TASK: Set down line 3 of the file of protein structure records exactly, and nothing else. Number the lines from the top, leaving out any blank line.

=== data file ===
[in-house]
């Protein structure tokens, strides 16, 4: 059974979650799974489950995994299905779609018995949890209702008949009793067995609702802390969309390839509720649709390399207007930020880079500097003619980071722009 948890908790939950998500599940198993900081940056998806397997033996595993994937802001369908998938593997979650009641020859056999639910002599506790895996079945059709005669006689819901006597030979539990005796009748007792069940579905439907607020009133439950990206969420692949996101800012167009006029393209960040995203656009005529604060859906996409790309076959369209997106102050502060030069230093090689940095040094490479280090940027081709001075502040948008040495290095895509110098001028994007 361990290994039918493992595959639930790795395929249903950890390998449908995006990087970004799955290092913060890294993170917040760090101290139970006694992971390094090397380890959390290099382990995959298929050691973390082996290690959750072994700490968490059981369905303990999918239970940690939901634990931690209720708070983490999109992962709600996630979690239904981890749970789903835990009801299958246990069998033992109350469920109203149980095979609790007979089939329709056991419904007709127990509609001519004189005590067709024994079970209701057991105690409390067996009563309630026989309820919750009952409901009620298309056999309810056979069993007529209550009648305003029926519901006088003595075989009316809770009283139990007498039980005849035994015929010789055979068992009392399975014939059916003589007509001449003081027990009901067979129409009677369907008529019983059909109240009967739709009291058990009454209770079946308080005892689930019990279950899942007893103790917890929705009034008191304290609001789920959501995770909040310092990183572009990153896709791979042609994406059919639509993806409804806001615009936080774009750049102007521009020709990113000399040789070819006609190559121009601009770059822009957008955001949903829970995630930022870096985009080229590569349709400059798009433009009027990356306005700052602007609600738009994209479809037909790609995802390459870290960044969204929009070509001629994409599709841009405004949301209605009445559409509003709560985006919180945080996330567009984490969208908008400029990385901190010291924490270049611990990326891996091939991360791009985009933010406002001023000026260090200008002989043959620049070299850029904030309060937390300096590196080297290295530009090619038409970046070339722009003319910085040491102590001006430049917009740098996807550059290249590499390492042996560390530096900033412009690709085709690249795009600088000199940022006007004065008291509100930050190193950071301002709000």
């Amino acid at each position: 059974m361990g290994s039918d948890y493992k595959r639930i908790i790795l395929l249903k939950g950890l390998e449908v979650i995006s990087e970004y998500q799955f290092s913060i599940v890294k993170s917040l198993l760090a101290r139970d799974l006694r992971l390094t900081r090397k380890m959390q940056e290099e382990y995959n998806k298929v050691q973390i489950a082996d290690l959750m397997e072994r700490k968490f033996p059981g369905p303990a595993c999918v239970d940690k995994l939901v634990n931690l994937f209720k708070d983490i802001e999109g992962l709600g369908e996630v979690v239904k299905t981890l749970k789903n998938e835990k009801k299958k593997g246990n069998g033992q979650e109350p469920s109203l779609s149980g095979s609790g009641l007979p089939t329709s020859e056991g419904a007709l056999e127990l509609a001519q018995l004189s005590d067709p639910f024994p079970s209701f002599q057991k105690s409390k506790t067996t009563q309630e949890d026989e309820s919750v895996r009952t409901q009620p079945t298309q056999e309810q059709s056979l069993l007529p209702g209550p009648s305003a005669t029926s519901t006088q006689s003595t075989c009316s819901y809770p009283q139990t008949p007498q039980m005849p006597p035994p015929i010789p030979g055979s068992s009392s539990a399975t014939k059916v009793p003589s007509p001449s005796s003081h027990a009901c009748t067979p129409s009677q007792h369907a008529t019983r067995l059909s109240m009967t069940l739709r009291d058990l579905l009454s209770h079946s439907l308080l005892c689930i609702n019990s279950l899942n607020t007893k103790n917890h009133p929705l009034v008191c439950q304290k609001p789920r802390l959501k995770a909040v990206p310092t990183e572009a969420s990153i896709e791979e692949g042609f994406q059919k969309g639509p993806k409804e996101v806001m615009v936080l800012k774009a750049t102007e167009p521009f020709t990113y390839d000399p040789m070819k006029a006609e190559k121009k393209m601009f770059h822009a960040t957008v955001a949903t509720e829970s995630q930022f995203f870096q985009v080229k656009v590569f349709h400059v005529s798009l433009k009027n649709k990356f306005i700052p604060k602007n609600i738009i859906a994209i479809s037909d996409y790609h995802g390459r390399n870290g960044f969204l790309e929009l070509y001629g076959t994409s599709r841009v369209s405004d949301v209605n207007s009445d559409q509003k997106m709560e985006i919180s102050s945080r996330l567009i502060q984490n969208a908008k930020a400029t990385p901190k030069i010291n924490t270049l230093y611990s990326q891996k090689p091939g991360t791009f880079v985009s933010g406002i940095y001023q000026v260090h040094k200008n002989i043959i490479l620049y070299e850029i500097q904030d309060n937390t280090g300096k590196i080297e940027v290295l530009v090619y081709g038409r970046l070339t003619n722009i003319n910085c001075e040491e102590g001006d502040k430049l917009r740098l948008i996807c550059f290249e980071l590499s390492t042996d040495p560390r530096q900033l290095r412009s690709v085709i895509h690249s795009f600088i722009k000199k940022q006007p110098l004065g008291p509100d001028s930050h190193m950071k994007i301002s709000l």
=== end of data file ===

């Amino acid at each position: 059974m361990g290994s039918d948890y493992k595959r639930i908790i790795l395929l249903k939950g950890l390998e449908v979650i995006s990087e970004y998500q799955f290092s913060i599940v890294k993170s917040l198993l760090a101290r139970d799974l006694r992971l390094t900081r090397k380890m959390q940056e290099e382990y995959n998806k298929v050691q973390i489950a082996d290690l959750m397997e072994r700490k968490f033996p059981g369905p303990a595993c999918v239970d940690k995994l939901v634990n931690l994937f209720k708070d983490i802001e999109g992962l709600g369908e996630v979690v239904k299905t981890l749970k789903n998938e835990k009801k299958k593997g246990n069998g033992q979650e109350p469920s109203l779609s149980g095979s609790g009641l007979p089939t329709s020859e056991g419904a007709l056999e127990l509609a001519q018995l004189s005590d067709p639910f024994p079970s209701f002599q057991k105690s409390k506790t067996t009563q309630e949890d026989e309820s919750v895996r009952t409901q009620p079945t298309q056999e309810q059709s056979l069993l007529p209702g209550p009648s305003a005669t029926s519901t006088q006689s003595t075989c009316s819901y809770p009283q139990t008949p007498q039980m005849p006597p035994p015929i010789p030979g055979s068992s009392s539990a399975t014939k059916v009793p003589s007509p001449s005796s003081h027990a009901c009748t067979p129409s009677q007792h369907a008529t019983r067995l059909s109240m009967t069940l739709r009291d058990l579905l009454s209770h079946s439907l308080l005892c689930i609702n019990s279950l899942n607020t007893k103790n917890h009133p929705l009034v008191c439950q304290k609001p789920r802390l959501k995770a909040v990206p310092t990183e572009a969420s990153i896709e791979e692949g042609f994406q059919k969309g639509p993806k409804e996101v806001m615009v936080l800012k774009a750049t102007e167009p521009f020709t990113y390839d000399p040789m070819k006029a006609e190559k121009k393209m601009f770059h822009a960040t957008v955001a949903t509720e829970s995630q930022f995203f870096q985009v080229k656009v590569f349709h400059v005529s798009l433009k009027n649709k990356f306005i700052p604060k602007n609600i738009i859906a994209i479809s037909d996409y790609h995802g390459r390399n870290g960044f969204l790309e929009l070509y001629g076959t994409s599709r841009v369209s405004d949301v209605n207007s009445d559409q509003k997106m709560e985006i919180s102050s945080r996330l567009i502060q984490n969208a908008k930020a400029t990385p901190k030069i010291n924490t270049l230093y611990s990326q891996k090689p091939g991360t791009f880079v985009s933010g406002i940095y001023q000026v260090h040094k200008n002989i043959i490479l620049y070299e850029i500097q904030d309060n937390t280090g300096k590196i080297e940027v290295l530009v090619y081709g038409r970046l070339t003619n722009i003319n910085c001075e040491e102590g001006d502040k430049l917009r740098l948008i996807c550059f290249e980071l590499s390492t042996d040495p560390r530096q900033l290095r412009s690709v085709i895509h690249s795009f600088i722009k000199k940022q006007p110098l004065g008291p509100d001028s930050h190193m950071k994007i301002s709000l």